For a report that’s supposed to be so damning for the case of war in Iraq, the Butler Report certainly doesn’t seem to match the talking points. While it points out that many of the arguments used were overheated and overtly aggressive, it certainly doesn’t justify the argument that Saddam never had WMDs and the entire war was a sham. For example:
Even now it would be premature to reach conclusions about Iraq’s prohibited weapons. Much potential evidence may have been destroyed in the looting and disorder that followed the cessation of hostilities. Other material may be hidden in the sand, including stocks of agent or weapons. We believe that it would be a rash person who asserted at this stage that evidence of Iraqi possession of stocks of biological or chemical agents, or even of banned missiles, does not exist or will never be found. But as a result of our review, and taking into account the evidence which has been found by the ISG and debriefing of Iraqi personnel, we have reached the conclusion that prior to the war the Iraqi regime:
a) Had the strategic intention of resuming the pursuit of prohibited weapons programmes, including if possible its nuclear weapons programme, when UN inspection regimes were relaxed and sanctions were eroded or lifted.
b) In support of that goal, was carrying out illicit research and development, and procurement, activities, to seek to sustain its indigenous capabilities.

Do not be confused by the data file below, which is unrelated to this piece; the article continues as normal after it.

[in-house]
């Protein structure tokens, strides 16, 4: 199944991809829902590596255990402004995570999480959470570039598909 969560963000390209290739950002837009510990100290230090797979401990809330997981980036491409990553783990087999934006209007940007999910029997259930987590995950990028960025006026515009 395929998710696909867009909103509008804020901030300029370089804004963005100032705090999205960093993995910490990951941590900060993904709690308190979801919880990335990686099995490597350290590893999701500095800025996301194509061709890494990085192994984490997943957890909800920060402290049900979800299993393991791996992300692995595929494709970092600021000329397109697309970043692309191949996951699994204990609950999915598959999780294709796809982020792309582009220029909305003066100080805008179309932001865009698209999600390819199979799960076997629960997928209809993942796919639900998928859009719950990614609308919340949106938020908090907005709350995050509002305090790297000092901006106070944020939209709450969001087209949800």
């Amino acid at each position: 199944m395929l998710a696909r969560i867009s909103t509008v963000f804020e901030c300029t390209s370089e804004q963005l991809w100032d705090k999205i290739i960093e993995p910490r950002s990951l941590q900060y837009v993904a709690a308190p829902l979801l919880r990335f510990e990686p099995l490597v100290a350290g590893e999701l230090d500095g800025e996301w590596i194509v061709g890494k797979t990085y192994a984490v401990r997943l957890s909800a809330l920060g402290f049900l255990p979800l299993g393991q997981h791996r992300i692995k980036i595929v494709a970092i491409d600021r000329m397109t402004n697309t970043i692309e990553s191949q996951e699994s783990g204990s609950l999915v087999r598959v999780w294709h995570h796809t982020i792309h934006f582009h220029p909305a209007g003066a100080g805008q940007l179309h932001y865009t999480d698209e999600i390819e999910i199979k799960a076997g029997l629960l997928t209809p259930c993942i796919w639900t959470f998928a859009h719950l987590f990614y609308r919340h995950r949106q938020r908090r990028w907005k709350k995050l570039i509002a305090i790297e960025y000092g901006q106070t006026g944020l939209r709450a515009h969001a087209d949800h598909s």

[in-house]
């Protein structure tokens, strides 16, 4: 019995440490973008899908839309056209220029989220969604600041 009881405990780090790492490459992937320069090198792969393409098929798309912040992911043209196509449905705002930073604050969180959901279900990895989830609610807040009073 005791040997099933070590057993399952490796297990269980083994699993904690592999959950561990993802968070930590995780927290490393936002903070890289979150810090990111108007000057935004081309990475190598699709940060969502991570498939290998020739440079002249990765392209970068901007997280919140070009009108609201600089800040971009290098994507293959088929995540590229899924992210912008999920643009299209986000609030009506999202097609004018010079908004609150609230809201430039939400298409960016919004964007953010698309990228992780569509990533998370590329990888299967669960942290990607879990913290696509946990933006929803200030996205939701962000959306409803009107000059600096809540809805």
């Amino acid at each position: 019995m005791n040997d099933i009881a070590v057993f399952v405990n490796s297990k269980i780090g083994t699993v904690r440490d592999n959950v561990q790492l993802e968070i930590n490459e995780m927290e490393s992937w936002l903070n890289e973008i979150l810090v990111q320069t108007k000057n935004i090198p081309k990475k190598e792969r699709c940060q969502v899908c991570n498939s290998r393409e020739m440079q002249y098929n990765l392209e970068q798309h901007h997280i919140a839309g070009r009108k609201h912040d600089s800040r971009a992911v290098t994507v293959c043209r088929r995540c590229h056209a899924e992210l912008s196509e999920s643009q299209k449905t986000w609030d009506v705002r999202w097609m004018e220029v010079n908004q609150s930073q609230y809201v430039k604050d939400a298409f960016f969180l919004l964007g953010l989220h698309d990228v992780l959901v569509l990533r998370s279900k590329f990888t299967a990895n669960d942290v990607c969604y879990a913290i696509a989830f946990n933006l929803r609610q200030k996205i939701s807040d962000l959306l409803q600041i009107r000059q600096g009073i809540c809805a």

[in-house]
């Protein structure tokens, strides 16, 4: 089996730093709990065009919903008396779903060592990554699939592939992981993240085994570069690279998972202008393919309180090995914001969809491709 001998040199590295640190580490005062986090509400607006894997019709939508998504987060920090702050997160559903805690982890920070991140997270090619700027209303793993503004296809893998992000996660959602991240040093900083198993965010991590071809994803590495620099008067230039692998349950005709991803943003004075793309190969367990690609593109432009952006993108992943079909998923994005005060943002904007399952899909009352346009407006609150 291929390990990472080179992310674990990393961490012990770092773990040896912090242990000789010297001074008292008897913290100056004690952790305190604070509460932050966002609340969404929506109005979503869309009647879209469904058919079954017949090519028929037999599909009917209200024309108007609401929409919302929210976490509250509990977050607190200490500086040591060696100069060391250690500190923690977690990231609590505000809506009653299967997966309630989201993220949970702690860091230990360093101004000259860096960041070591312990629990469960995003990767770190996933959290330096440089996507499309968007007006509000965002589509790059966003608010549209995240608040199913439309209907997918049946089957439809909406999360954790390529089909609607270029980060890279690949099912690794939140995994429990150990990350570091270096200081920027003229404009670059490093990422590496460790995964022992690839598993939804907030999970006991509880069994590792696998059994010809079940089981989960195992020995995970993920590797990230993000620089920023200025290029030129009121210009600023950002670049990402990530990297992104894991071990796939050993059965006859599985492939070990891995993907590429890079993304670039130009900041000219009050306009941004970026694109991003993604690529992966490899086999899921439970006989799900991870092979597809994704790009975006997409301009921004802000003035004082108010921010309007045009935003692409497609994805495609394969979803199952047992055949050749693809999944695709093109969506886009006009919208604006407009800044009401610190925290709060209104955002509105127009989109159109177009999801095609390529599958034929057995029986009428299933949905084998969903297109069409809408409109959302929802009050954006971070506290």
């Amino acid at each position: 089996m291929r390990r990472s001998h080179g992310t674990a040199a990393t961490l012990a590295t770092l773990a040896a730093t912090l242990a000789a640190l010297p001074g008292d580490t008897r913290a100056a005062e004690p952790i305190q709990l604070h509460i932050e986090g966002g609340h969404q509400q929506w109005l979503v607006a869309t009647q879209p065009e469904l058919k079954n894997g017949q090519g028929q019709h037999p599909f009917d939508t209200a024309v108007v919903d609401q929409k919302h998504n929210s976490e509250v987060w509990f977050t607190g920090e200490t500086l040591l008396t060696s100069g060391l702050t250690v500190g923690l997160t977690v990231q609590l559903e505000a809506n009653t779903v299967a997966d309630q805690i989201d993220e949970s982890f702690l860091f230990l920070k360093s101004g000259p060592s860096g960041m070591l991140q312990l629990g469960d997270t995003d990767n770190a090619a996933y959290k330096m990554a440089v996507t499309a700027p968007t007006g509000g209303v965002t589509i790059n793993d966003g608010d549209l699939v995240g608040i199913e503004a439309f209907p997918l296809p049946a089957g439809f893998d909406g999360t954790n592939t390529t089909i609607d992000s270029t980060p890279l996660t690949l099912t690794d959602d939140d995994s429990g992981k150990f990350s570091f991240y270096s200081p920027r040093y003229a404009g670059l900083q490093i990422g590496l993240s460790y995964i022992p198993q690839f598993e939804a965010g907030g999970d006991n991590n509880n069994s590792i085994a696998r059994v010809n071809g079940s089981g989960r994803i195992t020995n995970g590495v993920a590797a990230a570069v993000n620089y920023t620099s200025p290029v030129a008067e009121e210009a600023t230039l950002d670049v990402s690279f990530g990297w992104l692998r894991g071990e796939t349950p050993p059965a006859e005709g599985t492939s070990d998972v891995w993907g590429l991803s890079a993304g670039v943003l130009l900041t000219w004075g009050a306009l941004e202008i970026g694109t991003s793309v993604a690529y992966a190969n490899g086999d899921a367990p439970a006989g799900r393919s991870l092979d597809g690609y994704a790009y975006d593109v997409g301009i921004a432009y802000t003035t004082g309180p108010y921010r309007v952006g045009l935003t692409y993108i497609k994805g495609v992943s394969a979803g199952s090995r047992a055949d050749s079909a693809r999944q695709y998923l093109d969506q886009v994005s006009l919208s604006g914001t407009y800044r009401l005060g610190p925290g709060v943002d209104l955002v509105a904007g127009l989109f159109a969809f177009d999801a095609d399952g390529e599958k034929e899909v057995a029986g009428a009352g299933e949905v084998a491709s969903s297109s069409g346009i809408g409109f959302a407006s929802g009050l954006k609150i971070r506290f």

c) Was developing ballistic missiles with a range longer than permitted under relevant United Nations security council resolutions, but did not have significant – if any – stocks of chemical or biological weapons in a state fit for deployment, or developed plans for using them.
Point A is crucial. One of the many arguments for the war is that containment could only last so long. France and Russia were already pushing to remove the sanctions on Iraq, and the sanctions regime was doing far more to hurt the Iraqi people than Saddam Hussein. Eventually they would have to be modified or more likely removed. (Or someone would cheat, which is exactly what happened.)
Given that knowledge, it was either condemn the Iraqi people to poverty, starvation, and disease as well as Saddam Hussein’s tyranny or take the risk of removing him. Which is the more moral choice in that situation? We know that tens of thousands of Iraqis were dying from the effects of Saddam Hussein’s stealing of humanitarian aid (thanks to the corruption of the UN) every year. Is the argument that shouldn’t have been stopped really taking the moral high ground? Somehow that argument seems less than convincing to me.
Despite the inability of the coalition to find Saddam’s WMDs, the more I study and analyze the anti-war arguments, the less convincing they become. With the Senate Intelligence Committee Report and the Butler Report showing that many of the anti-war arguments are unsupported by the facts, the increasing cognitive dissonance between the anti-war movement and the truth is especially telling.